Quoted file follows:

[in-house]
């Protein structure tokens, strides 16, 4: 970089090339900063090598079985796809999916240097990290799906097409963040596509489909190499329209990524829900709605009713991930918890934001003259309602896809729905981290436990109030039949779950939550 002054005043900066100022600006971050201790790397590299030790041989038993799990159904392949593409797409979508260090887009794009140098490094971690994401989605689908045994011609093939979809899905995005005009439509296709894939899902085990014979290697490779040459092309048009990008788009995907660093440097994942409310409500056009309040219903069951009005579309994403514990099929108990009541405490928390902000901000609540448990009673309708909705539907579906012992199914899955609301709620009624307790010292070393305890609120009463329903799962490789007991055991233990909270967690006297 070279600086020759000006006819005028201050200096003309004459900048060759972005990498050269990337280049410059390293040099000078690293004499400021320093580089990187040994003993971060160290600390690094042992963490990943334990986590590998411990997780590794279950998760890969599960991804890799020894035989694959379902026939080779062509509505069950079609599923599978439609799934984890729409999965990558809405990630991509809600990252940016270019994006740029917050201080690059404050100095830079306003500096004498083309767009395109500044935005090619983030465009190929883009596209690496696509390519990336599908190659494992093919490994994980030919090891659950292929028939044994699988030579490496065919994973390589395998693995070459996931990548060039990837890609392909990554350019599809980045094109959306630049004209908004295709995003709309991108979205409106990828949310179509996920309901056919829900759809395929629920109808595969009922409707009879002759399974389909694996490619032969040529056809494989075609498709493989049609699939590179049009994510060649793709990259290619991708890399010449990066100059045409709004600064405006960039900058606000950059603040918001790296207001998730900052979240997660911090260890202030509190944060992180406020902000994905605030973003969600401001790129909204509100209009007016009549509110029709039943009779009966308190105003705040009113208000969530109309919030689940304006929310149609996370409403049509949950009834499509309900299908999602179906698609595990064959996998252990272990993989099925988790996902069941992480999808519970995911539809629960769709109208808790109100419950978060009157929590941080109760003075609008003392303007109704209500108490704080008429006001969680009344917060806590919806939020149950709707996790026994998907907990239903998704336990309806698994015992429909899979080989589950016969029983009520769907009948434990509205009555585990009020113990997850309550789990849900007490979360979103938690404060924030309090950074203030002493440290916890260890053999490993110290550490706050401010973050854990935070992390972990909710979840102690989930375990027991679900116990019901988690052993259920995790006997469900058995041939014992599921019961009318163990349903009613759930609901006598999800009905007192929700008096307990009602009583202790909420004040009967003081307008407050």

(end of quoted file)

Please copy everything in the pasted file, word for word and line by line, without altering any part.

[in-house]
């Protein structure tokens, strides 16, 4: 970089090339900063090598079985796809999916240097990290799906097409963040596509489909190499329209990524829900709605009713991930918890934001003259309602896809729905981290436990109030039949779950939550 002054005043900066100022600006971050201790790397590299030790041989038993799990159904392949593409797409979508260090887009794009140098490094971690994401989605689908045994011609093939979809899905995005005009439509296709894939899902085990014979290697490779040459092309048009990008788009995907660093440097994942409310409500056009309040219903069951009005579309994403514990099929108990009541405490928390902000901000609540448990009673309708909705539907579906012992199914899955609301709620009624307790010292070393305890609120009463329903799962490789007991055991233990909270967690006297 070279600086020759000006006819005028201050200096003309004459900048060759972005990498050269990337280049410059390293040099000078690293004499400021320093580089990187040994003993971060160290600390690094042992963490990943334990986590590998411990997780590794279950998760890969599960991804890799020894035989694959379902026939080779062509509505069950079609599923599978439609799934984890729409999965990558809405990630991509809600990252940016270019994006740029917050201080690059404050100095830079306003500096004498083309767009395109500044935005090619983030465009190929883009596209690496696509390519990336599908190659494992093919490994994980030919090891659950292929028939044994699988030579490496065919994973390589395998693995070459996931990548060039990837890609392909990554350019599809980045094109959306630049004209908004295709995003709309991108979205409106990828949310179509996920309901056919829900759809395929629920109808595969009922409707009879002759399974389909694996490619032969040529056809494989075609498709493989049609699939590179049009994510060649793709990259290619991708890399010449990066100059045409709004600064405006960039900058606000950059603040918001790296207001998730900052979240997660911090260890202030509190944060992180406020902000994905605030973003969600401001790129909204509100209009007016009549509110029709039943009779009966308190105003705040009113208000969530109309919030689940304006929310149609996370409403049509949950009834499509309900299908999602179906698609595990064959996998252990272990993989099925988790996902069941992480999808519970995911539809629960769709109208808790109100419950978060009157929590941080109760003075609008003392303007109704209500108490704080008429006001969680009344917060806590919806939020149950709707996790026994998907907990239903998704336990309806698994015992429909899979080989589950016969029983009520769907009948434990509205009555585990009020113990997850309550789990849900007490979360979103938690404060924030309090950074203030002493440290916890260890053999490993110290550490706050401010973050854990935070992390972990909710979840102690989930375990027991679900116990019901988690052993259920995790006997469900058995041939014992599921019961009318163990349903009613759930609901006598999800009905007192929700008096307990009602009583202790909420004040009967003081307008407050």